Chrysanthemum leaf miner

Chrysanthemum leaf miner larvae make tunnels in the foliage of chrysanthemum and many other plants in the Asteraceae (daisy) family.

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Mines on chrysanthemum leaves

Quick facts

Common name Chrysanthemum leaf miner
Scientific name Chromatomyia (Phytomyza) syngenesiae
Plants affected Chrysanthemum, Gazania, Senecio cineraria, Argyranthemum and many others
Main cause Larvae of a leaf-mining fly tunnelling in the foliage
Timing Mainly summer-autumn but can be all year round on glasshouse plants

What is chrysanthemum leaf miner?

There are more than 800 species of insect in Britain that mine leaves as larvae, this includes beetles, sawflies, moths and flies. More information about some for these insects can be found at The  leaf and stem mines of British flies and other insects

Within the true flies (Diptera) most of the more than 300 species in the Agromyzidae are leaf miners, many are very specific in host plants others can feed on a range of species. More information on Agromyzidae is available from the Agromyzidae recording scheme

Chrysanthemum leaf miner is a small agromyzid fly that has larvae that feed by tunnelling in the leaves of a wide range of host plants.

Symptoms

The larvae of chrysanthemum leaf miner feed inside the leaves and create long sinuous tunnels that show on the upper leaf surface as white or brown meandering lines. On host plants with small leaves, such as Argyranthemum and Pyrethrum, all of the inside of the leaf may be consumed, so the whole leaf becomes discoloured and dries up.

The adult fly is 2-3mm long and brownish black in colour. The females scrape the leaf surface to feed on exuded sap, which causes small pale spots on the upper leaf surface. The larvae are creamy white legless maggots up to 3-4mm long. The pupal stage is pale brown and the pupae can be found in the leaves at the ends of the mines.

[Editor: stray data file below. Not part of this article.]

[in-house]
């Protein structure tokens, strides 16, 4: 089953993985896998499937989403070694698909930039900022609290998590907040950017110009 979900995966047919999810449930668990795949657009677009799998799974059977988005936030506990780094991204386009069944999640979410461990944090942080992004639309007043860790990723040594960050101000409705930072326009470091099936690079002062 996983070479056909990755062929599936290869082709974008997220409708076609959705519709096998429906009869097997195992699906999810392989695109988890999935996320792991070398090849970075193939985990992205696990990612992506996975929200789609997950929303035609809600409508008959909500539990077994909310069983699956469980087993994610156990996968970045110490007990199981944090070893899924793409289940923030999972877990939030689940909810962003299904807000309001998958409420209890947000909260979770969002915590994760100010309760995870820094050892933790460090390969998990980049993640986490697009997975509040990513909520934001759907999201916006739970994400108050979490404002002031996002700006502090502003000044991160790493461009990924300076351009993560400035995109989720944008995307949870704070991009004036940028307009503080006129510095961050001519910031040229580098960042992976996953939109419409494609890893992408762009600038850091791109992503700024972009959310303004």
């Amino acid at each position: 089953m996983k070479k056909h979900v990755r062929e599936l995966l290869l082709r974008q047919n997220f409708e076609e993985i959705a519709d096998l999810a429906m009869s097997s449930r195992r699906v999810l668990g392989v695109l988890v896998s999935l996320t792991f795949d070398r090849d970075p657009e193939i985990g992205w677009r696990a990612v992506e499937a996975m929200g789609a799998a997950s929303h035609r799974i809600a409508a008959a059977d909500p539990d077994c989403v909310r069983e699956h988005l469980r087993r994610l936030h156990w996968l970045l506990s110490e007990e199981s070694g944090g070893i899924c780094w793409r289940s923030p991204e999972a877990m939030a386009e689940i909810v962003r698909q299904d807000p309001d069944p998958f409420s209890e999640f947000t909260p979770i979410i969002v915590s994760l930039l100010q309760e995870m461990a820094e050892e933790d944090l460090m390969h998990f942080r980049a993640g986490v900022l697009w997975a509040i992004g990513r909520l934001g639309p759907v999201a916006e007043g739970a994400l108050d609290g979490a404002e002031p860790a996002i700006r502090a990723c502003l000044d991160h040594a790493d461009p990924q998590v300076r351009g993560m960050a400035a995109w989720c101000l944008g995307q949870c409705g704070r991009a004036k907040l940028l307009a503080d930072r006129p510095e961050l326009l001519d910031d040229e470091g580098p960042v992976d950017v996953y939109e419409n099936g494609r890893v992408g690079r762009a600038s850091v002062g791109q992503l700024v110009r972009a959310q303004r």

The leaf mines created by the fly's larvae disfigure the leaves and large populations can cause a significant loss of foliage. Plants can be affected in both gardens and greenhouses. The heaviest populations are generally indoors.

Control

Non-pesticide control

  • Healthy plants can usually tolerate damage from chrysanthemum leaf miner
  • Light populations can be dealt with by removing the affected leaves or crushing the larvae or pupae at the ends of the tunnels
  • Leaf miners can be part of a healthy balanced garden, most species will have natural enemies including parasitoid wasps. Birds such as blue tits can sometimes open mines to consume the larvae within

Biological Control

The nematode Steinernema feltiae is formulated for control of Chrysanthemum leaf miner in glasshouses and is available from some Biological control suppliers. This should be applied according to the suppliers instructions and can give an 60-80% kill rate if applied when temperatures are above 8oC. 

Pesticide control

  • Pesticides are unlikely to give control of this insect

Download

Biological control suppliers (pdf document)

Biology

On outdoor host plants there are usually two generations of chrysanthemum leaf miner a year, with damage occurring in early summer and late summer-autumn. In heated greenhouses or on susceptible house plants, this fly can continue breeding throughout the year.  Eggs are laid singly on the foliage. On hatching, the larva bores into the leaf, where it eats out a tunnel between the upper and lower leaf surface. When fully fed, the larva pupates at the end of its tunnel.

 

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